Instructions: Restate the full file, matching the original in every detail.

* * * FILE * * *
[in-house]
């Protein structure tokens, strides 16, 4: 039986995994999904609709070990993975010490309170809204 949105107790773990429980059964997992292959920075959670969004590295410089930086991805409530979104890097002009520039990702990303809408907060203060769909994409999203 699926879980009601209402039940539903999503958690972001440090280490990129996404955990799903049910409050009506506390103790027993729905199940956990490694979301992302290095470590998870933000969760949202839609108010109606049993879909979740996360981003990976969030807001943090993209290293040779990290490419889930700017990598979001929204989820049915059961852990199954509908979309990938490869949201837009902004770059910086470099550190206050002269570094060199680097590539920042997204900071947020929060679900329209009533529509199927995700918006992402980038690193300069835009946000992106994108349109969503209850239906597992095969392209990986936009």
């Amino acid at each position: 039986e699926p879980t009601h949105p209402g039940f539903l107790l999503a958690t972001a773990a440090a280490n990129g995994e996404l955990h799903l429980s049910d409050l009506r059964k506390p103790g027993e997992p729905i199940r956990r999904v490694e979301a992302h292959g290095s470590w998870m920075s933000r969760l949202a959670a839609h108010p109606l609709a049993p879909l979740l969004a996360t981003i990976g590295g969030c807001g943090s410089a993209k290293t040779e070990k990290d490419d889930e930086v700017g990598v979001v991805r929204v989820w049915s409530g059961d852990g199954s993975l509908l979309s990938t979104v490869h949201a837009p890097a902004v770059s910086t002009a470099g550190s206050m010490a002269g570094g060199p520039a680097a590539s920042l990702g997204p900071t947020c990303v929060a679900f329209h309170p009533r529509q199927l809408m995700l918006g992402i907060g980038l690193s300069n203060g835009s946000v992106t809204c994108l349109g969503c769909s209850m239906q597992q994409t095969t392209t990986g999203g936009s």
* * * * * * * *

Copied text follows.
[in-house]
């Protein structure tokens, strides 16, 4: 039986995994999904609709070990993975010490309170809204 949105107790773990429980059964997992292959920075959670969004590295410089930086991805409530979104890097002009520039990702990303809408907060203060769909994409999203 699926879980009601209402039940539903999503958690972001440090280490990129996404955990799903049910409050009506506390103790027993729905199940956990490694979301992302290095470590998870933000969760949202839609108010109606049993879909979740996360981003990976969030807001943090993209290293040779990290490419889930700017990598979001929204989820049915059961852990199954509908979309990938490869949201837009902004770059910086470099550190206050002269570094060199680097590539920042997204900071947020929060679900329209009533529509199927995700918006992402980038690193300069835009946000992106994108349109969503209850239906597992095969392209990986936009």
């Amino acid at each position: 039986e699926p879980t009601h949105p209402g039940f539903l107790l999503a958690t972001a773990a440090a280490n990129g995994e996404l955990h799903l429980s049910d409050l009506r059964k506390p103790g027993e997992p729905i199940r956990r999904v490694e979301a992302h292959g290095s470590w998870m920075s933000r969760l949202a959670a839609h108010p109606l609709a049993p879909l979740l969004a996360t981003i990976g590295g969030c807001g943090s410089a993209k290293t040779e070990k990290d490419d889930e930086v700017g990598v979001v991805r929204v989820w049915s409530g059961d852990g199954s993975l509908l979309s990938t979104v490869h949201a837009p890097a902004v770059s910086t002009a470099g550190s206050m010490a002269g570094g060199p520039a680097a590539s920042l990702g997204p900071t947020c990303v929060a679900f329209h309170p009533r529509q199927l809408m995700l918006g992402i907060g980038l690193s300069n203060g835009s946000v992106t809204c994108l349109g969503c769909s209850m239906q597992q994409t095969t392209t990986g999203g936009s």